- GDPR, effective from May 2018, will affect U.S. Companies.
- GDPR aims to protect against the collection and use of Personal Data as well as Personal Sensitive Data. Personal Data now includes cookies, IP Addresses and other online identifiers.
- GDPR treats Personal Sensitive Data differently than the erstwhile law – putting onus on the organisations to manage it responsibly.
Article excerpts from my forthcoming book – 99 Articles on the GDPR
Data Protection under the GDPR
For past few months, I’ve been helping to organize small CxO Roundtables in New York and San Francisco sponsored by Intel, IBM, HyTrust & ReedSmith — with the goal of understanding and creating thought leadership around the General Data Protection Regulation (GDPR). For a larger audience to better understand the GDPR, I am going to write a short series of posts in layman’s terms on various aspects of the GDPR and how it effects privacy, law and security: “the GDPR Series”.
In summary, The GDPR will replace the Data Protection Directive of 1995 and provide uniform protections to EU residents. While the regulation takes effect in May 2018, there seems to be a lack of understanding about numerous issues surrounding the GDPR. The most salient of which is the EU regulation is either not known by many U.S. companies or U.S. companies believe they will not be affected by the GDPR. Unfortunately, this is a misguided belief.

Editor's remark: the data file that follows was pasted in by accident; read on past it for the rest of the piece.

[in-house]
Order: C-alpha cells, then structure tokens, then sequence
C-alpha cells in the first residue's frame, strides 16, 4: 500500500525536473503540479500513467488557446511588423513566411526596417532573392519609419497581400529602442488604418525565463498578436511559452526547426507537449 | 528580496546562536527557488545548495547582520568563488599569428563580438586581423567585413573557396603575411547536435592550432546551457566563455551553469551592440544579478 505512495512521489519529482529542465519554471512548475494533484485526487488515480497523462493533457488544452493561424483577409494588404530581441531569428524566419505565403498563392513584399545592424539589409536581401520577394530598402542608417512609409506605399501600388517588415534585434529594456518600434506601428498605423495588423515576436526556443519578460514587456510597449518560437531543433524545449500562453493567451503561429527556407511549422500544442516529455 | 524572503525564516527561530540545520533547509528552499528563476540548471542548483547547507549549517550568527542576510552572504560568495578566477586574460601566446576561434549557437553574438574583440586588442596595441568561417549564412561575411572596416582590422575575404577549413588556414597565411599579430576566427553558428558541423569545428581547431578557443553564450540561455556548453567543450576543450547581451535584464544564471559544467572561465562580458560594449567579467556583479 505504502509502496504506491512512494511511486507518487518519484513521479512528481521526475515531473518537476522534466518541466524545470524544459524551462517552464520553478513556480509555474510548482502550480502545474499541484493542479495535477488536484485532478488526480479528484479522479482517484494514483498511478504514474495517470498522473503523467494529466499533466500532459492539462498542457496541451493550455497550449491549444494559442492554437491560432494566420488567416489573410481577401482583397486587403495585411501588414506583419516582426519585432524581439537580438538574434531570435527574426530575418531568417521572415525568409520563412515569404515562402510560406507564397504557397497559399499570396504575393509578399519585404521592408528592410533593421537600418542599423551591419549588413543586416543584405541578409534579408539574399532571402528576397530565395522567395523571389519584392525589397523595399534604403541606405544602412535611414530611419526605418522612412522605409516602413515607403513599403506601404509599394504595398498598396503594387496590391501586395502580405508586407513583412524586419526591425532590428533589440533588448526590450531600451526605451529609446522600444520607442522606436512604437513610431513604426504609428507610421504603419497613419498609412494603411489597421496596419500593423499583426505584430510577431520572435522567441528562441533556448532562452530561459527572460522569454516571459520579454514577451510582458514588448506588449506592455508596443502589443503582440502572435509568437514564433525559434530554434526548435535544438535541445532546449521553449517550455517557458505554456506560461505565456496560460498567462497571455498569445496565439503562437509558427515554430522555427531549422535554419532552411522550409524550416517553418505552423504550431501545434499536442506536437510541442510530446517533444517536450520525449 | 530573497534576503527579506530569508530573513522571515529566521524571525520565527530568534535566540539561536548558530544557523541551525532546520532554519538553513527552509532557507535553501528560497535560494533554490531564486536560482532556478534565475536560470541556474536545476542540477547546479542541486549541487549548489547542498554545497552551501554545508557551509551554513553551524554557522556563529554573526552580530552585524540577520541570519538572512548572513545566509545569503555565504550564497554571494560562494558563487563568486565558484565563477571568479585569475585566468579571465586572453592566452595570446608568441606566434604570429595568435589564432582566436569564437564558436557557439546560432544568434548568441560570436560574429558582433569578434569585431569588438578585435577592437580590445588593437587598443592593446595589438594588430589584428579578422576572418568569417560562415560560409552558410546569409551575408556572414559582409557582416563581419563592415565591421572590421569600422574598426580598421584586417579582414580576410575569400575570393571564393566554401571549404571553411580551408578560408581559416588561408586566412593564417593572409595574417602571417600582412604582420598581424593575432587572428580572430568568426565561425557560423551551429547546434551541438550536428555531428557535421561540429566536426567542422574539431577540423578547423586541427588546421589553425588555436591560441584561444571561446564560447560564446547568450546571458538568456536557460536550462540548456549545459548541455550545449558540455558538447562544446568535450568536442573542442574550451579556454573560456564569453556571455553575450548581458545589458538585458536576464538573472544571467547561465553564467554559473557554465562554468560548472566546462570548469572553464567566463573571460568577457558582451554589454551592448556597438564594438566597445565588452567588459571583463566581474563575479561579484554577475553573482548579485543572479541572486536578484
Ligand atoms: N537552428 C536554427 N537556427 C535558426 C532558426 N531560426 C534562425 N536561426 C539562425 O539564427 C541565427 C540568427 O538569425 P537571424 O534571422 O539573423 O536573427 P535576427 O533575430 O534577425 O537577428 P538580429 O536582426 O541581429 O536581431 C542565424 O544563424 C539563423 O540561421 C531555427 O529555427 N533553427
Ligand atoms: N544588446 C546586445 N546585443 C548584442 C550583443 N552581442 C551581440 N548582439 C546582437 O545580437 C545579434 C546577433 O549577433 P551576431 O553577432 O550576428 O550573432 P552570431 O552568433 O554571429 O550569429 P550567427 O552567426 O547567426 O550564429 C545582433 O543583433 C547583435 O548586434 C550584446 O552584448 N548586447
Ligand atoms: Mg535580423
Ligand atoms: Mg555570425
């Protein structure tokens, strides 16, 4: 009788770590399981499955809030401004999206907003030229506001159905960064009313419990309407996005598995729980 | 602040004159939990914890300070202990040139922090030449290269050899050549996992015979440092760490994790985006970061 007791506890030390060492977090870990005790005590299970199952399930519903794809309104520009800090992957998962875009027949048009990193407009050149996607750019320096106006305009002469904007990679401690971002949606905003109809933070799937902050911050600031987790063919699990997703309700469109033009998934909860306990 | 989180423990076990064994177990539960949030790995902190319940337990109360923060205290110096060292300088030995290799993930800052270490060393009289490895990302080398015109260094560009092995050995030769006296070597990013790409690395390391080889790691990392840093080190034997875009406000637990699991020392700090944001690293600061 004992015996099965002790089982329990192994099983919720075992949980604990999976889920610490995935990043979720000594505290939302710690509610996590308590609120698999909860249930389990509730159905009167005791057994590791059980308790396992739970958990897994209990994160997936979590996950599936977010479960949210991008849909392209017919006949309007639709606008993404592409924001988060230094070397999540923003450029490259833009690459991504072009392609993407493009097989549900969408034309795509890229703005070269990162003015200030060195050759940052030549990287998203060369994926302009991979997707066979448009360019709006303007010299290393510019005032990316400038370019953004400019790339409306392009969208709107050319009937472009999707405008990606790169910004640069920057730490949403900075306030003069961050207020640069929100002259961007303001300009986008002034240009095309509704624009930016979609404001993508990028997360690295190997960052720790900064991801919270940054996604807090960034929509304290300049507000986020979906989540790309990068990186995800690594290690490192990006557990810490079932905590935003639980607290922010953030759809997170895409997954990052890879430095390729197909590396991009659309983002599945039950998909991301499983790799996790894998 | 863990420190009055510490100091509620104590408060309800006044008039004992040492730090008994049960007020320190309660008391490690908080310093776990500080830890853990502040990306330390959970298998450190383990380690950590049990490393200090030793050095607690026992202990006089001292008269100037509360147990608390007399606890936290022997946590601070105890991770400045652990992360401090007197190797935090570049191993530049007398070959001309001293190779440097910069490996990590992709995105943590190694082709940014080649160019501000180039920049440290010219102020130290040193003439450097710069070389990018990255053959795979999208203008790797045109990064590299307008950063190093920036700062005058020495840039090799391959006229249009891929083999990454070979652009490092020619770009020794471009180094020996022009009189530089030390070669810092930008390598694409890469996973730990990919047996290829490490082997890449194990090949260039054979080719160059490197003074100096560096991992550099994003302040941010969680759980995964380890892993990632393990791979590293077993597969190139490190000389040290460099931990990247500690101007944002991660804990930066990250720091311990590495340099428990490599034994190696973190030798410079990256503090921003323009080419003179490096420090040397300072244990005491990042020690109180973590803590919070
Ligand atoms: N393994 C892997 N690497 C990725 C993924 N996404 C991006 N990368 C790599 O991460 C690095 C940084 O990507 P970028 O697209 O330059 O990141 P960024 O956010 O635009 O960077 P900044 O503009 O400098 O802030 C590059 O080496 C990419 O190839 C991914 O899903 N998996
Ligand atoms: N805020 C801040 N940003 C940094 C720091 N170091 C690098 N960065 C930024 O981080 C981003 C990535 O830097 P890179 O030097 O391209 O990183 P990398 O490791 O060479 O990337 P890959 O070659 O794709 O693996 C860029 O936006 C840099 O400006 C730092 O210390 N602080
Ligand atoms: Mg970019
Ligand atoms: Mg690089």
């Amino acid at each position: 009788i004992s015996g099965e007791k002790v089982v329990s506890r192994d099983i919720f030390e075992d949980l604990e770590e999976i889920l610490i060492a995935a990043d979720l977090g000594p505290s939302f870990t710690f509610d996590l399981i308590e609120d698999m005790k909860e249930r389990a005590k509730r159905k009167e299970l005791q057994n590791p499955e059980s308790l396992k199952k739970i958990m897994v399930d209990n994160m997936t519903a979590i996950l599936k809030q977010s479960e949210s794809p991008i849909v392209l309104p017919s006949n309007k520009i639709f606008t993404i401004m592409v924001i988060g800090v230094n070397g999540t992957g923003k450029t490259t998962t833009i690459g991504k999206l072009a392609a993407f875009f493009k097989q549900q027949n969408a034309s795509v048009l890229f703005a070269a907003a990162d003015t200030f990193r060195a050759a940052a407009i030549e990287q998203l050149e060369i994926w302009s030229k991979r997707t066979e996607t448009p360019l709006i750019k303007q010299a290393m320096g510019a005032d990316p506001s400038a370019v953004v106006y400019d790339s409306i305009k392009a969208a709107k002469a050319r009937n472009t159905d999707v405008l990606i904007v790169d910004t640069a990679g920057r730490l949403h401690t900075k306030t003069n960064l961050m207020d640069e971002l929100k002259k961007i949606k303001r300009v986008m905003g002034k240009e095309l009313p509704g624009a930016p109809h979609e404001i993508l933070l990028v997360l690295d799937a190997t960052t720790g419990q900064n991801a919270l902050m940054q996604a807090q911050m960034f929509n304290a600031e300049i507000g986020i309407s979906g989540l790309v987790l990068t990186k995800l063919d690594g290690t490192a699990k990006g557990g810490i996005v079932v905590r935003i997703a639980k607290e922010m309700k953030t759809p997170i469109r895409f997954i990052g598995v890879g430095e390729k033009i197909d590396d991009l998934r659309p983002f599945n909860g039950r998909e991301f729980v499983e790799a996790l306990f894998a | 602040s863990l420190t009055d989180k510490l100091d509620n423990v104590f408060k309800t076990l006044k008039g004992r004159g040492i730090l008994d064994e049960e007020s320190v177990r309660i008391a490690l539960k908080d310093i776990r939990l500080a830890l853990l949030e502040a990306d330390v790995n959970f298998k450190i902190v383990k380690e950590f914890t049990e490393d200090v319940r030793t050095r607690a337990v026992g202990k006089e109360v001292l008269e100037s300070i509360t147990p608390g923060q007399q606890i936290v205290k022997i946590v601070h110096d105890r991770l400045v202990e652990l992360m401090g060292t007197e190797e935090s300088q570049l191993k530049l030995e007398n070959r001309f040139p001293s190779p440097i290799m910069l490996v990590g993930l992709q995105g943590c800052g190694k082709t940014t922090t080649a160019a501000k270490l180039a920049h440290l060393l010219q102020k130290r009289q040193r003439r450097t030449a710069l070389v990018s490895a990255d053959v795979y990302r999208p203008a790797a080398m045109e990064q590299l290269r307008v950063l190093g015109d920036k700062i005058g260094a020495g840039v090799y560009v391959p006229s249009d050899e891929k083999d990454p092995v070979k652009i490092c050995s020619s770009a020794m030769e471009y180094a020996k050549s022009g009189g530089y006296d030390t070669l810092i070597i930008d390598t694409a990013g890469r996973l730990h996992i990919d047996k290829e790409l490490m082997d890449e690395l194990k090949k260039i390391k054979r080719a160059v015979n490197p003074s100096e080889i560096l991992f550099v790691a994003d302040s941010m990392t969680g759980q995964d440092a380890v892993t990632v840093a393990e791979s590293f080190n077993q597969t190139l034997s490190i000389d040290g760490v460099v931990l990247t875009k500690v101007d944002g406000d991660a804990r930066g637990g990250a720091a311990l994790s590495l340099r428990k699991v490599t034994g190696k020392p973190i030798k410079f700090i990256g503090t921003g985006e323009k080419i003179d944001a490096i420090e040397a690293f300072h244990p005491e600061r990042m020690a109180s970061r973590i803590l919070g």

Regulation around data privacy has been in the UK since 1984 and in the EU since 1998 in the form of the Data Protection Act (DPA), so protecting personal data is nothing new for Europe. However, with the implementation of the GDPR, data will be even further classified. The general lack of awareness is more concerning regarding the GDPR than most other security-related regulations, because the GDPR is not just about security and the prevention of breaches; it’s just as much about how personally identifiable data is handled. This first post provides a basic understanding of the difference between “Personal Data” and “Sensitive Personal Data.”
Execution vs. Persecution
The GDPR protects against the collection and use of Personal Data, which is not a huge departure from the DPA. Similar to the DPA, Personal Data is essentially anything that can identify a person. However, the GDPR modernizes the definition to include cookies and other online identifiers (such as an IP address) and location data. You can look at Personal Data as something a company (i.e. online marketers) can use to execute on and generate revenue.
Alternatively, Personal Sensitive Data includes racial or ethnic origins, political opinions, religious or philosophical beliefs, trade union memberships, genetic information, health details, or information about someone’s sex life or sexual orientation. Personal Sensitive Data are those identifiers people have historically been persecuted for. You treat this data with more care, because it’s a higher grade. The GDPR covers the protection of Personal Sensitive Data.
Why Does This Matter?
The reason for this distinction is the GDPR processes Personal Data differently than Personal Sensitive Data. The existing DPA is a clear guide to how these two types of data are controlled and processed. However, the GDPR adds a few layers of complexity that has narrowed the guidelines for processing Personal Sensitive Data so it is a good time for organizations to ensure that no sensitive personal data is processed, unless prior consent was obtained or other exceptions are applicable.
Stay tuned for more random thoughts on the GDPR.